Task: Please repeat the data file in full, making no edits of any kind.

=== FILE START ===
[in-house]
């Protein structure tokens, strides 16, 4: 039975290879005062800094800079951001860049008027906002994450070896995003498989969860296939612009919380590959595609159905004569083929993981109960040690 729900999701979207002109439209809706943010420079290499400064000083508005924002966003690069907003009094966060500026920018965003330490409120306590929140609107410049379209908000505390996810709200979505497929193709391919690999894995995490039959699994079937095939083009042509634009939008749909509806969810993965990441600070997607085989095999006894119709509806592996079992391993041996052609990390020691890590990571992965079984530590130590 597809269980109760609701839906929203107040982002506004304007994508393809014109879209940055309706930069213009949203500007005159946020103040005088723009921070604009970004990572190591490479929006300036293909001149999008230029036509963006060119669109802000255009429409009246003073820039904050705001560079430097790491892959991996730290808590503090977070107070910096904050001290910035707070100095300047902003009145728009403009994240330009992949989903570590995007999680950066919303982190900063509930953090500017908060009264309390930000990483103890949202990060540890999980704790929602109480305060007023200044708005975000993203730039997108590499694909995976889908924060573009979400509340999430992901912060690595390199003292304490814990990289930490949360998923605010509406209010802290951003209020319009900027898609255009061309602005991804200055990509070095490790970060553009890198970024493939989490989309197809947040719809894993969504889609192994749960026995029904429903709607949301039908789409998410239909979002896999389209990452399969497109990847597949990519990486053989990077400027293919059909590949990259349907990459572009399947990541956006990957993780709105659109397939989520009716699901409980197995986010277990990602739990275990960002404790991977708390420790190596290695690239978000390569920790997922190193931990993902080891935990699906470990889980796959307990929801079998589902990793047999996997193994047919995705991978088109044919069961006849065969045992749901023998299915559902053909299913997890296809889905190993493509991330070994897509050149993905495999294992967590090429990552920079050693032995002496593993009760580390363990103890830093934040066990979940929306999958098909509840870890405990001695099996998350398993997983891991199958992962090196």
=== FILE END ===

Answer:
[in-house]
């Protein structure tokens, strides 16, 4: 039975290879005062800094800079951001860049008027906002994450070896995003498989969860296939612009919380590959595609159905004569083929993981109960040690 729900999701979207002109439209809706943010420079290499400064000083508005924002966003690069907003009094966060500026920018965003330490409120306590929140609107410049379209908000505390996810709200979505497929193709391919690999894995995490039959699994079937095939083009042509634009939008749909509806969810993965990441600070997607085989095999006894119709509806592996079992391993041996052609990390020691890590990571992965079984530590130590 597809269980109760609701839906929203107040982002506004304007994508393809014109879209940055309706930069213009949203500007005159946020103040005088723009921070604009970004990572190591490479929006300036293909001149999008230029036509963006060119669109802000255009429409009246003073820039904050705001560079430097790491892959991996730290808590503090977070107070910096904050001290910035707070100095300047902003009145728009403009994240330009992949989903570590995007999680950066919303982190900063509930953090500017908060009264309390930000990483103890949202990060540890999980704790929602109480305060007023200044708005975000993203730039997108590499694909995976889908924060573009979400509340999430992901912060690595390199003292304490814990990289930490949360998923605010509406209010802290951003209020319009900027898609255009061309602005991804200055990509070095490790970060553009890198970024493939989490989309197809947040719809894993969504889609192994749960026995029904429903709607949301039908789409998410239909979002896999389209990452399969497109990847597949990519990486053989990077400027293919059909590949990259349907990459572009399947990541956006990957993780709105659109397939989520009716699901409980197995986010277990990602739990275990960002404790991977708390420790190596290695690239978000390569920790997922190193931990993902080891935990699906470990889980796959307990929801079998589902990793047999996997193994047919995705991978088109044919069961006849065969045992749901023998299915559902053909299913997890296809889905190993493509991330070994897509050149993905495999294992967590090429990552920079050693032995002496593993009760580390363990103890830093934040066990979940929306999958098909509840870890405990001695099996998350398993997983891991199958992962090196």